Expatriating to Tokyo. Self-Reflecting. Diving into Discovery.

A moment of change.

When my husband was offered a new position within his company, it came with an unusual and seductive opportunity for our family. The job was located in Japan and our family of five would be sent on an international assignment to Tokyo.

So, we jumped. We jumped fully and whole-heartedly.

During those four months leading up to our exit from Switzerland, we were intent to not leave one stone un-turned. We painstakingly considered where we would live in Japan, which school our three children should attend and every itty-bitty financial, social and practical aspect of our expatriation. With these heavy decisions looming and mountains of boring administration at hand, I would still lay awake during the nights from sheer excitement (probably mixed with anticipation!) for the adventure that lay ahead.

In that short time, I naturally drank many glasses of wine with my girlfriends, discussing and plotting, laughing and bonding. During those sessions, a reoccurring question I heard was:

“Stacie, what are YOU going to do for three years in Japan?”.

At the time, there were no real answers and I had little time to think about it. In all honestly, I could only promise them that it just felt right. Despite all reasons to hesitate and to question, namely my newly established and expanding business partnership with a dear friend, it felt good. Now that we are safely settling-in on the other side of the move, my mind is still busily mulling over this question. “What DO I want to do during our time in Japan?”

The bigger picture is clear:

  • I want to blow the dust off of the camera we bought for our one-year wedding anniversary and learn to use it
  • I want to speak with the locals, in their language
  • I want to walk thru Shinjuku without google maps
  • I want my children to eat more fruit
  • I want to see Japan thru the eyes of others

But the day-to-day, practical picture is much more complex. It all sounds very appealing: quit your job, move to a new country, spend every day exploring and learning… but the reality is perhaps a bit deeper. It makes me think…

At this stage of life, we have gone through many role changes.

For me, it has been daughter growing up in a rural American town to university student to young professional in New York City to wife to career woman to new mother to business owner… and I am wondering where I will go next? What and who will I become? Will this experience change me? How?

I look back at all of the roles I have played and I ask myself, which “me” am I proudest of? Why? What does that “me” look like and feel like? From where did she get energy? Am I still that “me”? If not, what changed me?

Change is not my go-to mode. I am a hard-core creature of comfort and revel in the known. It drives my husband mad that I can walk the exact same way to the shop each and every time I go. For me, there is no question. I will always take the same path, each and every time. I love the security of a good plan – even if it is only walking to buy milk. That’s just me.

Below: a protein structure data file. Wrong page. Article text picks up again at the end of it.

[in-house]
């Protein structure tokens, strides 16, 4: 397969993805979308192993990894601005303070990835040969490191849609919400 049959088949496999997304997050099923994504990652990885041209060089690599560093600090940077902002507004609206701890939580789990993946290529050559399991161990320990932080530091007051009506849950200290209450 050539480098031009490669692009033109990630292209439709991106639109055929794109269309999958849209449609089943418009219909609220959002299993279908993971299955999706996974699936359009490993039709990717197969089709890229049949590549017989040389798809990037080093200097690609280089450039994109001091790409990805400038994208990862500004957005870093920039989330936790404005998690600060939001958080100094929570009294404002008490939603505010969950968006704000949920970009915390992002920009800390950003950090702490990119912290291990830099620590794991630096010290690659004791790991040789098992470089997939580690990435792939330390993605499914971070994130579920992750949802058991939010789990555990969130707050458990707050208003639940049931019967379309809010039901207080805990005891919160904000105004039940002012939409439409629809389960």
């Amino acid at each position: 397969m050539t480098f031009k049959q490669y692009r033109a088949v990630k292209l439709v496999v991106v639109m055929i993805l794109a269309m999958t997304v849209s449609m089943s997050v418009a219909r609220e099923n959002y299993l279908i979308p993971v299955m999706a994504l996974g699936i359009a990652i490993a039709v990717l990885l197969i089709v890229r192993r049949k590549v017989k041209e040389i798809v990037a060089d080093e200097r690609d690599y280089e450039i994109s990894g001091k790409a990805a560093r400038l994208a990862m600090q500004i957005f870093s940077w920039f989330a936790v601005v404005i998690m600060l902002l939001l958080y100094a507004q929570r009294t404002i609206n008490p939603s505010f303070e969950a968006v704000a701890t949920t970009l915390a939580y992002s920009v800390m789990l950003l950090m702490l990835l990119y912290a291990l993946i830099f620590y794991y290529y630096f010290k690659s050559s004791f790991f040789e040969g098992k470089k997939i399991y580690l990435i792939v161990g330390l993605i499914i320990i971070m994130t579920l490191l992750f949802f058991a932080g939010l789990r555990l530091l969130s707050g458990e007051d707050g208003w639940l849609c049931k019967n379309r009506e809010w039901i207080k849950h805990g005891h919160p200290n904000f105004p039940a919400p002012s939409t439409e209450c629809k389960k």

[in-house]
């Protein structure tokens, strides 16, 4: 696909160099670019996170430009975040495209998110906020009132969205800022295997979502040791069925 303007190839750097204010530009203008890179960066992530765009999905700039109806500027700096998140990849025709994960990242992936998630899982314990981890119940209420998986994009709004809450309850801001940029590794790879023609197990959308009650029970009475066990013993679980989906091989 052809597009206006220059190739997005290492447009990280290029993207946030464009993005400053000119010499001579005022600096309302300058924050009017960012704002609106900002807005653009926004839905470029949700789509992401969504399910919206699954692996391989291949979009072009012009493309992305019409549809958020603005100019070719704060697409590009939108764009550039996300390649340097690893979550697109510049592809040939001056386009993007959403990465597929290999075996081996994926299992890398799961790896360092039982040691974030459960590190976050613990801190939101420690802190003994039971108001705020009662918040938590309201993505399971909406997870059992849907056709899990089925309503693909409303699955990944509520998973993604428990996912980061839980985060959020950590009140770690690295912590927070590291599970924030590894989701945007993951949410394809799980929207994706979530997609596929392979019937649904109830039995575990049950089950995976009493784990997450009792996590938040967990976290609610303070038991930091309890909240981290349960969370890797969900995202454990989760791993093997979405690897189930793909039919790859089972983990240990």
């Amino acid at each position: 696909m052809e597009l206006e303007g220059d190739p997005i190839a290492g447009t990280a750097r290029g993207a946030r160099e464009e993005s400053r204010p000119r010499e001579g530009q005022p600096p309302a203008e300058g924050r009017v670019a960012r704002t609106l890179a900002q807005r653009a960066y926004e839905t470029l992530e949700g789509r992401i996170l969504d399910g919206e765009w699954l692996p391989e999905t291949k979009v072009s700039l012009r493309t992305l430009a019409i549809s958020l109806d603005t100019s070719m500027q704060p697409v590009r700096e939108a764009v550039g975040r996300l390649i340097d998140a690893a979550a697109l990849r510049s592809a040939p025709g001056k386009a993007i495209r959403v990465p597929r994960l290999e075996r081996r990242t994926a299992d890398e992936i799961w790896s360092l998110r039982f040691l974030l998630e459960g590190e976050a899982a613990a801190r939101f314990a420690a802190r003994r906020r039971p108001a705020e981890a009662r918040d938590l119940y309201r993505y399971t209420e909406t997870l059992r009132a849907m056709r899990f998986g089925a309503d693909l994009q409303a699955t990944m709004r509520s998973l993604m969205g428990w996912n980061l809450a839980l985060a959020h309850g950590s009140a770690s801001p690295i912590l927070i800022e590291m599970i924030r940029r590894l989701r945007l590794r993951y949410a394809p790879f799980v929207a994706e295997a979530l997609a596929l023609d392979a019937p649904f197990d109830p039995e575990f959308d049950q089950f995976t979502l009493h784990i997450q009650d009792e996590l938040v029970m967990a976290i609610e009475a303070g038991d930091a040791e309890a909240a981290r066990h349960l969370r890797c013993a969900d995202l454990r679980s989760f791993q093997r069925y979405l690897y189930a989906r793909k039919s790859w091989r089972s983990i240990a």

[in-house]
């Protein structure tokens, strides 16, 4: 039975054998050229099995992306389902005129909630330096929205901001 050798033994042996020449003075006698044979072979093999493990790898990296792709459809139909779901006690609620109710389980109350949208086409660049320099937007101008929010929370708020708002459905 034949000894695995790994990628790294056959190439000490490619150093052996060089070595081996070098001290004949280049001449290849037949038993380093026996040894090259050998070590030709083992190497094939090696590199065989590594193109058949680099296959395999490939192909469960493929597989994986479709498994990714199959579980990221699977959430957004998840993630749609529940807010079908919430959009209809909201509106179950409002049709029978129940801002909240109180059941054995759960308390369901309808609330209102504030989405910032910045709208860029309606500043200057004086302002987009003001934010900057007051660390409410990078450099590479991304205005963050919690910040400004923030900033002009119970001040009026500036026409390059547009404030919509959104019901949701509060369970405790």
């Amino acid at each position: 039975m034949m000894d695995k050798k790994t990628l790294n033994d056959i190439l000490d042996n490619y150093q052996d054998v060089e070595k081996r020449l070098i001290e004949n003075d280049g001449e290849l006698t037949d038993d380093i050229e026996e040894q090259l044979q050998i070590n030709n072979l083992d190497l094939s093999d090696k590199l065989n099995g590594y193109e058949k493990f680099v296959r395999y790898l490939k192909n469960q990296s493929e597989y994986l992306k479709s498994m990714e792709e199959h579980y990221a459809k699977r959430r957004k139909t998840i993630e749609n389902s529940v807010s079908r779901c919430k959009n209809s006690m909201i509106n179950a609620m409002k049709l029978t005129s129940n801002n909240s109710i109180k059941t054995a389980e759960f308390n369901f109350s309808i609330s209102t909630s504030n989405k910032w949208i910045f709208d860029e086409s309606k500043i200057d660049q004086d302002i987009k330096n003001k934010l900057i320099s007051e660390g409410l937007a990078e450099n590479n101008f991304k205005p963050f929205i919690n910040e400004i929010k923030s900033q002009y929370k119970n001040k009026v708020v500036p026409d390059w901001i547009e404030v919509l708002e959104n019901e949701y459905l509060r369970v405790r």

But change is somehow, weirdly, a deep and natural part of me too. Through all of the role changes in my life, I have also taken quite a few game changing de-tours. When Johan had to relocate to London from New York early on in our relationship, I didn’t hesitate. I was in! I packed up my independent self and dove head and heart first into our new life together.

So am I ready for more changes ahead? You bet.

The thought of another life experience, as a family, an individual and as a mother, I realize it is also the perfect moment for an adventure. I can recreate myself. I can awaken those bits of “me” that I cherished but somehow disappeared and find new pieces of “me” – all set against the extraordinary backdrop of Japan.

I am not done growing and learning. I am not the perfect “me”. Not yet.

Armed with my new perspective, a few new friends and Google Maps, I am off to discover Japan in the broadest sense. I will share with you the ideas, the emotions and, when possible, the deeper meaning behind what I see, captured in words and in pictures.

Perhaps it was difficult, over those wines with my girlfriends, to imagine this part; to imagine a next page. My life in Switzerland was incredible: fab husband, three healthy children, true friendships and a budding young business. We enjoyed a good life and I was happy, safe and sure.

But, I WILL get out that (very old) camera and I WILL use the travel journal my friend gave me. And I will document in words and photos the incredible journey we are on.

And I might even grow a little, too!

Tokyo, the perfect place for reflection
Tokyo, the perfect place for reflection

 

 

 

 
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